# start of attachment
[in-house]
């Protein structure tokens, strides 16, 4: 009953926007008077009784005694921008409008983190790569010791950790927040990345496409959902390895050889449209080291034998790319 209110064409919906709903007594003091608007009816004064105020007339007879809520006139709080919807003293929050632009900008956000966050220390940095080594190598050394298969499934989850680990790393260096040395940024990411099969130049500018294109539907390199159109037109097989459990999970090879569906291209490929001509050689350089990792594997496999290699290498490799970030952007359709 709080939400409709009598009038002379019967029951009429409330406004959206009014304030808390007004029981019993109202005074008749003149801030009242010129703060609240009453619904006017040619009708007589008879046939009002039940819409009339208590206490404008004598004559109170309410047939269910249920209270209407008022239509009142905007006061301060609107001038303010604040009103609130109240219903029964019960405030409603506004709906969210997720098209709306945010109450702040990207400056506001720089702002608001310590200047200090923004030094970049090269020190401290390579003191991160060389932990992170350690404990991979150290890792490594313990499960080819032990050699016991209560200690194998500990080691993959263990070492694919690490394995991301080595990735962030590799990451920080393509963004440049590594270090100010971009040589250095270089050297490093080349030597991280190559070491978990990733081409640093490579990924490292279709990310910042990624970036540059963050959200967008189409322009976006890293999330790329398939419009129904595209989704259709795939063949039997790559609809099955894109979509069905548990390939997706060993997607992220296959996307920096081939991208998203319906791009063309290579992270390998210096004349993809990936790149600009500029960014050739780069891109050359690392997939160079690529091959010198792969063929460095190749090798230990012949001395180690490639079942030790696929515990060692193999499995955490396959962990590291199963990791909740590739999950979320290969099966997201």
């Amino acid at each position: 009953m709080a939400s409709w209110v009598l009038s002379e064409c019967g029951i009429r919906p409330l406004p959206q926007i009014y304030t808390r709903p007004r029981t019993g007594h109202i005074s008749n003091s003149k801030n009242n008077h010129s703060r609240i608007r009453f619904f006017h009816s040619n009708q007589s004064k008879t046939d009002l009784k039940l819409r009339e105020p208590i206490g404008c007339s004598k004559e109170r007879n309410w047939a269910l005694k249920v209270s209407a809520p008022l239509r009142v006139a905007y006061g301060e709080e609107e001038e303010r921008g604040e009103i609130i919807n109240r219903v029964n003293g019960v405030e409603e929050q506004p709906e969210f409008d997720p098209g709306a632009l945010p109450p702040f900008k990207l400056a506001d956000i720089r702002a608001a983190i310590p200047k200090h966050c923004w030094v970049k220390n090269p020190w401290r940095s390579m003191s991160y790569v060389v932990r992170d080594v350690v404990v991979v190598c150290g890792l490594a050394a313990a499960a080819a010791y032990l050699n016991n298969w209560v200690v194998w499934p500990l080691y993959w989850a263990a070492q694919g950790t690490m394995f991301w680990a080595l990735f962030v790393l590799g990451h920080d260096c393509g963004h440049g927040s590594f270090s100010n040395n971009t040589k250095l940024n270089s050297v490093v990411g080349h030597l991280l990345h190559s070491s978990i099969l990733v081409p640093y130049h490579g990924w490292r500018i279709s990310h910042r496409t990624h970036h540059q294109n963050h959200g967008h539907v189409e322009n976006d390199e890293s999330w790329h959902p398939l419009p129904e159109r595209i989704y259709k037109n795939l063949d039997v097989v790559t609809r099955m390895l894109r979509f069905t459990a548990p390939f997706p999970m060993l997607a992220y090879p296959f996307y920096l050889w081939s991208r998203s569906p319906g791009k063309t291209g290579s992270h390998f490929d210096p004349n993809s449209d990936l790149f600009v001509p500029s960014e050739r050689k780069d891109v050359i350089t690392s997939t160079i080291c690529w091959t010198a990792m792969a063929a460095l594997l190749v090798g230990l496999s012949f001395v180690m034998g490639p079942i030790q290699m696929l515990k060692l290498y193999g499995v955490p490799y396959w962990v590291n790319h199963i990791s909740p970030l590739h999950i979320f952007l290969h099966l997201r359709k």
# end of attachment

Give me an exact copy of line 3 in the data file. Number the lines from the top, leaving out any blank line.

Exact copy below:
């Amino acid at each position: 009953m709080a939400s409709w209110v009598l009038s002379e064409c019967g029951i009429r919906p409330l406004p959206q926007i009014y304030t808390r709903p007004r029981t019993g007594h109202i005074s008749n003091s003149k801030n009242n008077h010129s703060r609240i608007r009453f619904f006017h009816s040619n009708q007589s004064k008879t046939d009002l009784k039940l819409r009339e105020p208590i206490g404008c007339s004598k004559e109170r007879n309410w047939a269910l005694k249920v209270s209407a809520p008022l239509r009142v006139a905007y006061g301060e709080e609107e001038e303010r921008g604040e009103i609130i919807n109240r219903v029964n003293g019960v405030e409603e929050q506004p709906e969210f409008d997720p098209g709306a632009l945010p109450p702040f900008k990207l400056a506001d956000i720089r702002a608001a983190i310590p200047k200090h966050c923004w030094v970049k220390n090269p020190w401290r940095s390579m003191s991160y790569v060389v932990r992170d080594v350690v404990v991979v190598c150290g890792l490594a050394a313990a499960a080819a010791y032990l050699n016991n298969w209560v200690v194998w499934p500990l080691y993959w989850a263990a070492q694919g950790t690490m394995f991301w680990a080595l990735f962030v790393l590799g990451h920080d260096c393509g963004h440049g927040s590594f270090s100010n040395n971009t040589k250095l940024n270089s050297v490093v990411g080349h030597l991280l990345h190559s070491s978990i099969l990733v081409p640093y130049h490579g990924w490292r500018i279709s990310h910042r496409t990624h970036h540059q294109n963050h959200g967008h539907v189409e322009n976006d390199e890293s999330w790329h959902p398939l419009p129904e159109r595209i989704y259709k037109n795939l063949d039997v097989v790559t609809r099955m390895l894109r979509f069905t459990a548990p390939f997706p999970m060993l997607a992220y090879p296959f996307y920096l050889w081939s991208r998203s569906p319906g791009k063309t291209g290579s992270h390998f490929d210096p004349n993809s449209d990936l790149f600009v001509p500029s960014e050739r050689k780069d891109v050359i350089t690392s997939t160079i080291c690529w091959t010198a990792m792969a063929a460095l594997l190749v090798g230990l496999s012949f001395v180690m034998g490639p079942i030790q290699m696929l515990k060692l290498y193999g499995v955490p490799y396959w962990v590291n790319h199963i990791s909740p970030l590739h999950i979320f952007l290969h099966l997201r359709k």